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Mortgage Fraud What it Means How it Works

Mortgage Fraud What it Means How it Works

Mortgage Fraud: What it Means, How it Works

Definition of Mortgage Fraud

The intention of mortgage fraud is to receive a larger loan amount than permitted by falsifying information on a mortgage application. Fraud schemes include straw buying, air loans, and double-sales.

Large scale mortgage fraud schemes are not uncommon. In 2008, the U.S. Department of Justice and FBI initiated "Operation Malicious Mortgage" to investigate and prosecute 144 cases. Penalties for mortgage fraud include fines, restitution, and prison time with sentences of 28 months on average.

There are two areas of mortgage fraud.

Fraud for profit

Perpetrators of this fraud are industry insiders such as bank officers, appraisers, mortgage brokers, attorneys, loan originators, and other professionals. Fraud for profit aims to misuse the mortgage lending process to steal cash and equity from lenders or homeowners. The FBI prioritizes fraud for profit cases.

Fraud for housing

This fraud is represented by illegal actions taken by borrowers to acquire or maintain ownership of a house. For example, misrepresenting income and asset information on a loan application or manipulating a property’s appraised value.

Breaking Down Mortgage Fraud

Mortgage fraud is the falsifying of loan documents, or otherwise illegally profiting from the mortgage loan process. The FBI considers fraud to be a material misstatement, misrepresentation, or omission in relation to a mortgage loan that is relied upon by a lender. Fraud influences a bank’s decision about whether to approve a loan, accept a reduced payoff amount, or agree to certain repayment terms. The definition has been broadened to include fraud targeting distressed homeowners.

Aside from lying on a loan application, other types of mortgage fraud include:

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– Straw buyers are used to disguise the true buyer or nature of the transaction.

– An air loan is a loan to a non-existent buyer on a non-existent property.

– A double sale is the sale of one mortgage note to more than one investor.

– Illegal property flipping occurs when property is purchased and resold quickly at an artificially inflated price, using a fraudulently inflated appraisal.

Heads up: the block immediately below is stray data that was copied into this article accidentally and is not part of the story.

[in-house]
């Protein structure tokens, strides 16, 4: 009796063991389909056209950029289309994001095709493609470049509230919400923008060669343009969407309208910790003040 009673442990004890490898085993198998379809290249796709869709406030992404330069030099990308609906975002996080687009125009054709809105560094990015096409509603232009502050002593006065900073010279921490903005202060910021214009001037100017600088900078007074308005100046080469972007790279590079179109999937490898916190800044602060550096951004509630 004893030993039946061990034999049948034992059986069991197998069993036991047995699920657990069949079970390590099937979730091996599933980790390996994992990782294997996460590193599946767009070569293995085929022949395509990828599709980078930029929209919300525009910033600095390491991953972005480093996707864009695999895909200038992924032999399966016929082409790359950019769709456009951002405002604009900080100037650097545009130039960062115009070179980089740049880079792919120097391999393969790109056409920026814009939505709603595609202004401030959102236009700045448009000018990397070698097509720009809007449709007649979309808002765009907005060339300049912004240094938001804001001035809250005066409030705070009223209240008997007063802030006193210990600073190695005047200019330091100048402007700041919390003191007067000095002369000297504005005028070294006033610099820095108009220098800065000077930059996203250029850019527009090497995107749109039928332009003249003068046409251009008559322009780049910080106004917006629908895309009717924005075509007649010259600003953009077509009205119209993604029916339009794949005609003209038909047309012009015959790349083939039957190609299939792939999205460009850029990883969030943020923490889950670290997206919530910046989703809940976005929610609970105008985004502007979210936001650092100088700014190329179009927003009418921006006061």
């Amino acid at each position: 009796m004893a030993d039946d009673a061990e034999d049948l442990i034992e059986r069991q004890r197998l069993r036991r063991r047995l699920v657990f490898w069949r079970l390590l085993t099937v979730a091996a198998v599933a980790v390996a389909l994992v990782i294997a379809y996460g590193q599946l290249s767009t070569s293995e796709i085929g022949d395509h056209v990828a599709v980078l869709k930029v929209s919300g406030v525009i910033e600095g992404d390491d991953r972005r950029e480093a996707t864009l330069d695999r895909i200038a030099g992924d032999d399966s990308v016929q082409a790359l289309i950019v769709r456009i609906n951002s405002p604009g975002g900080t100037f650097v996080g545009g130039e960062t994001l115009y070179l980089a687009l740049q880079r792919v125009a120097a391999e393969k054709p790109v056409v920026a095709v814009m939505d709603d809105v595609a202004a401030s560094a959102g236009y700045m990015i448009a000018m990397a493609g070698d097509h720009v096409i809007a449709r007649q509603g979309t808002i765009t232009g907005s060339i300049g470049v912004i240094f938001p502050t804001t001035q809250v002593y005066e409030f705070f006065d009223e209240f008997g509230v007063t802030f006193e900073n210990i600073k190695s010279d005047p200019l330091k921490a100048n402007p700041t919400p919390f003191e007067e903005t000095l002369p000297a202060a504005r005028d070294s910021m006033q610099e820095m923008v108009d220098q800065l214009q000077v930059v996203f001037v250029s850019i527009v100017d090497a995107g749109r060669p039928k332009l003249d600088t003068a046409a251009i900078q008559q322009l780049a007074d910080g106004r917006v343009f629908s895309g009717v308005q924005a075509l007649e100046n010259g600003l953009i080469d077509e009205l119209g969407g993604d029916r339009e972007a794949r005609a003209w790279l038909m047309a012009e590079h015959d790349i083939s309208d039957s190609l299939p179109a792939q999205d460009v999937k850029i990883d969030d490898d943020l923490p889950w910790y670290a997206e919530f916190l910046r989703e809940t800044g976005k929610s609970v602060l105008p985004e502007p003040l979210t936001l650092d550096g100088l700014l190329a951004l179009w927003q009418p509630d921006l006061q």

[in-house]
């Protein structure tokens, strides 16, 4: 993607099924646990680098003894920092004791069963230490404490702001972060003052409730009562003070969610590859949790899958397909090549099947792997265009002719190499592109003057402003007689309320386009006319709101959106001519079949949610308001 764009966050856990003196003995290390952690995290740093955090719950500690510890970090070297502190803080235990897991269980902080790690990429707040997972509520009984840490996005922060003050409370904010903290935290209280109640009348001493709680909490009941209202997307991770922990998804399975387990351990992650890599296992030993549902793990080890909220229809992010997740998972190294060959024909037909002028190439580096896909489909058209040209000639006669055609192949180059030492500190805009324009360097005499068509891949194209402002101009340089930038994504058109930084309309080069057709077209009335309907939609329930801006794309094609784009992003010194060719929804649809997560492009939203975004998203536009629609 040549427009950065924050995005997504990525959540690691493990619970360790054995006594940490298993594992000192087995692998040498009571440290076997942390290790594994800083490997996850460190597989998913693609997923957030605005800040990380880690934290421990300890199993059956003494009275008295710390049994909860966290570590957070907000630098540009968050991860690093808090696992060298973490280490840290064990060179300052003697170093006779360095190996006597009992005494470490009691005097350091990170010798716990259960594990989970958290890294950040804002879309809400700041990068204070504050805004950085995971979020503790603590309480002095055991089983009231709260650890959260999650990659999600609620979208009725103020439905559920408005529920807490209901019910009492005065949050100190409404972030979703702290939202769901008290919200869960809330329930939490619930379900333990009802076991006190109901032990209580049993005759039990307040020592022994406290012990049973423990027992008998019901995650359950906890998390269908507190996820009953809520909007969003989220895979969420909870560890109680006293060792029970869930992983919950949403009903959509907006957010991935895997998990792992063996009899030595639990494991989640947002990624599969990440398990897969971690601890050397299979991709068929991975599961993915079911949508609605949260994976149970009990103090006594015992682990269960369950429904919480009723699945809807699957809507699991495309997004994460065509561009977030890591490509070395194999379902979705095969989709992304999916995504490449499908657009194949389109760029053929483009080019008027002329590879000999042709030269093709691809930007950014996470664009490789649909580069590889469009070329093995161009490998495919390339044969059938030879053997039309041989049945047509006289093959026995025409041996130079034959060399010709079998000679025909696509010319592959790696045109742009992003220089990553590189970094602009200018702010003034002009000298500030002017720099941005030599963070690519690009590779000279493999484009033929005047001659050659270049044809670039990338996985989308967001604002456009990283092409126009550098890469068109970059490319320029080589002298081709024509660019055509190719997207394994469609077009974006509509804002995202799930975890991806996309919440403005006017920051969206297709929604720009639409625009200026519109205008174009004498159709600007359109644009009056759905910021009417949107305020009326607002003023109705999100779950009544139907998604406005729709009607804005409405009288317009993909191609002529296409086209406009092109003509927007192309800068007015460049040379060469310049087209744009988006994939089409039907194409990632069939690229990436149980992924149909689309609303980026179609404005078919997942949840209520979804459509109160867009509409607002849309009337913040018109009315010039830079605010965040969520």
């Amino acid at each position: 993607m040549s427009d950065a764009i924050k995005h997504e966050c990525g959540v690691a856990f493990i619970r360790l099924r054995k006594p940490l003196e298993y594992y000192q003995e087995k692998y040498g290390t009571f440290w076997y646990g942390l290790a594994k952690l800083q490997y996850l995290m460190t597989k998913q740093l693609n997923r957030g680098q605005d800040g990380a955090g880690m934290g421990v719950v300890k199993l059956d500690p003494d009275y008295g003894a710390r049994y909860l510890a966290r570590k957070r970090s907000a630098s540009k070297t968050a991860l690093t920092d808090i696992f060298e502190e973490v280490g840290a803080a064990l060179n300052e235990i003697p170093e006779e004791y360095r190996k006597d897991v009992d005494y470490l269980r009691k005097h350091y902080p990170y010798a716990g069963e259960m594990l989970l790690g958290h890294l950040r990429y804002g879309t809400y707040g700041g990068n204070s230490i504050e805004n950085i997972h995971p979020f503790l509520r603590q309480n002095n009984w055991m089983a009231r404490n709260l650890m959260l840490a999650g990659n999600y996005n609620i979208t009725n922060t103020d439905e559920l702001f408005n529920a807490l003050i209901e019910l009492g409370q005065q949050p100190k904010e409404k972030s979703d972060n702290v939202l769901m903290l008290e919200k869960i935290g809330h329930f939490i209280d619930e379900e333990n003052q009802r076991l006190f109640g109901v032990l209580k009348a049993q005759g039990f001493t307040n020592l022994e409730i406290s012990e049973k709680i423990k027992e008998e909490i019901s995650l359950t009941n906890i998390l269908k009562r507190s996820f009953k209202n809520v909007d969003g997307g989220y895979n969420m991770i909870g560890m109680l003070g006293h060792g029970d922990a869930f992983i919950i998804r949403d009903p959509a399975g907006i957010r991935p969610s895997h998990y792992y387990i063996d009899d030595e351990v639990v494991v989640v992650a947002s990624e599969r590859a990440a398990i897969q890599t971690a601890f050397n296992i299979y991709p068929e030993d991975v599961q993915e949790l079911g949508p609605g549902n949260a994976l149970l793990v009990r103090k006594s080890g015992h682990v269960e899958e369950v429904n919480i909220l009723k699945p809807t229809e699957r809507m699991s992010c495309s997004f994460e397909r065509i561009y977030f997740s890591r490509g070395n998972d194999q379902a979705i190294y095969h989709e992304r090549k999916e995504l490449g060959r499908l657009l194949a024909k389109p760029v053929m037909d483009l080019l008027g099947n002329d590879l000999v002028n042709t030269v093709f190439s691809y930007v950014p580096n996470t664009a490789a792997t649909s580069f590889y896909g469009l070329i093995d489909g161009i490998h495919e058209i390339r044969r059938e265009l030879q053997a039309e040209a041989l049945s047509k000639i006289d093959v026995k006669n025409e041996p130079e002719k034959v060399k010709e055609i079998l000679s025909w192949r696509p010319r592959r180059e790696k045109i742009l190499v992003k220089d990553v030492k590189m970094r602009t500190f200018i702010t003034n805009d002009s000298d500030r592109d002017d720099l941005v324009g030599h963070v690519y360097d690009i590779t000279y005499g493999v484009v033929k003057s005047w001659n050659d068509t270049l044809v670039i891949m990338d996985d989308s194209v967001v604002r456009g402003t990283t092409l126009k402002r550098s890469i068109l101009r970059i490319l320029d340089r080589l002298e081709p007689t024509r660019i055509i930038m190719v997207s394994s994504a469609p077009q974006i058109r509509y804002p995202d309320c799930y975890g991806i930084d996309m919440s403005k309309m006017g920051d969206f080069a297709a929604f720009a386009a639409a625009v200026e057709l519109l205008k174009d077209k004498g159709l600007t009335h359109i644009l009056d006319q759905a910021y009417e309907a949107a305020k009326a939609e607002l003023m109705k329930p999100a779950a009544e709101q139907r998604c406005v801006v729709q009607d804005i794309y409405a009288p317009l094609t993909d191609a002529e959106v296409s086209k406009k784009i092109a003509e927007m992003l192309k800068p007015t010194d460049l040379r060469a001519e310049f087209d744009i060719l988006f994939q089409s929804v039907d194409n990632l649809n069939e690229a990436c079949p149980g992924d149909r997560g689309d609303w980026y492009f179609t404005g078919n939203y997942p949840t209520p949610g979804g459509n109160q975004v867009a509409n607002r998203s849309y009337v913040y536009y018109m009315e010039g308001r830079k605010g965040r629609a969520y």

– Ponzi, investment club, or chunking schemes involve selling properties at artificially inflated prices, pitching them as investment opportunities to naive real estate investors.

– A builder bailout is when a seller pays large financial incentives to the buyer and facilitates an inflated loan amount by increasing the sales price, concealing the incentive, and using a fraudulently inflated appraisal.

– A buy-and-bail is when the homeowner is current on the mortgage but applies for a purchase-money mortgage on another home, allowing the first home to go into foreclosure.

– A foreclosure rescue scheme involves foreclosure "specialists" who promise to help borrowers avoid foreclosure but often take payment without providing services.

– In short sale fraud, the perpetrator conceals transactions or falsifies information, including the true value of the property, to prevent an informed short sale decision.

– A non-arm’s length short sale scheme involves a fictitious purchase offer made by the homeowner’s accomplice to reduce the indebtedness on the property and allow the borrower to remain in their home.

– In a short sale flip scheme, the perpetrator manipulates the short sale lender into approving a short payoff and conceals an immediate contingent sale to a pre-arranged end buyer at a higher sales price.

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– In reverse mortgage fraud, the perpetrator manipulates a senior citizen into obtaining a reverse mortgage and then keeps the victim’s proceeds.

– In affinity fraud, perpetrators exploit trust and friendship in groups held together by a common bond.

– In reverse occupancy fraud, a borrower buys a home as an investment property, lists rent proceeds as income to qualify for the mortgage, and then occupies the premises as a primary residence.

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